Three students, ages 13-14 years old, of Newton Academy in London invent color-changing condoms to warn of STDs. Their proposal won them the top prize in the UK 's TeenTech Awards in 2015.

The concept sounds creative and could be a game-changer in STDs detection, but as of today it is still a concept and with the current technology, it's a scientifically implausible one.

How would it work?

According to the BBC, Daanyaal Ali, Chirag Shah, and Muaz Nawaz, based their idea on the use of a common testing method, ELISA or enzyme-linked immunosorbent assay.

Daanyaal explained, "Once the bodily fluids come into contact with the latex, if the person does have some sort of STI, it will cause a reaction through antibodies and antigens hanging on to each other, which triggers an antibody reaction causing a color change."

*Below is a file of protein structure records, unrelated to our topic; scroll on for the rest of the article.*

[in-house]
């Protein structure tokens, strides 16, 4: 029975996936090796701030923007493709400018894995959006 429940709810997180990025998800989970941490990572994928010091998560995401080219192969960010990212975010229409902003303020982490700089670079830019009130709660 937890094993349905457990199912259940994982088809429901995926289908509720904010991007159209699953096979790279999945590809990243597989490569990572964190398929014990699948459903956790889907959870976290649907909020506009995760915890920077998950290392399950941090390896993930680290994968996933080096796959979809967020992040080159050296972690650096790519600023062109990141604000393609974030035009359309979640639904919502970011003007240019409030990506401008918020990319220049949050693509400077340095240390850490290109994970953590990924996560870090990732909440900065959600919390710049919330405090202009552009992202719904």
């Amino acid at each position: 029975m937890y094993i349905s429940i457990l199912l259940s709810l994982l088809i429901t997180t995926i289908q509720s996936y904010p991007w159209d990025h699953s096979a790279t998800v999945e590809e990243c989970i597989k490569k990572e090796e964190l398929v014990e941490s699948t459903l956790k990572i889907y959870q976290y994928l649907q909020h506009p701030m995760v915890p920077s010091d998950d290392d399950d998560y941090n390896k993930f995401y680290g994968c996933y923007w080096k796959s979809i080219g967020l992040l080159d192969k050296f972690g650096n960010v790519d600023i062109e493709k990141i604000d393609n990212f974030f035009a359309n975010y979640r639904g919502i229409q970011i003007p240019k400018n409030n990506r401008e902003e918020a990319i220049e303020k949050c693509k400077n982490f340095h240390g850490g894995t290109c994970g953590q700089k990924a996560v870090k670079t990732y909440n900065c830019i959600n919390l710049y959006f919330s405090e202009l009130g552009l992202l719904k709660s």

ELISA has been used for decades especially in HIV and herpes testing. It uses enzymes that change color when a certain antibody and a third chemical are added.

The boys also added that the color changing would work on both sides of the condom, detecting several different STDs. This is where it gets complicated because STDs have different ways of testing for them. Furthermore, their testing methods usually rely on blood rather than vaginal fluid or semen.

In a Forbes article,Dr. Maureen Baldwin, an assistant professor of OB/GYN at Oregon Health & Science University has some doubts about this concept. “We are nowhere near the technology to put something like this on a condom and have the condom still work for birth control, but I applaud these adolescents for thinking outside the box and for promoting testing for STIs,” Baldwin said. “I think we should consider novel ideas like these seriously and try to work toward them.”

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Almost four years on since the British boys came out with this brilliant concept and still the world is waiting for the color-changing STD-detecting condoms and the cure for AIDS, obviously. In the meantime, if you're sexually active and have multiple partners, get yourself tested regularly at an STD center near you or buy a rapid test kit online.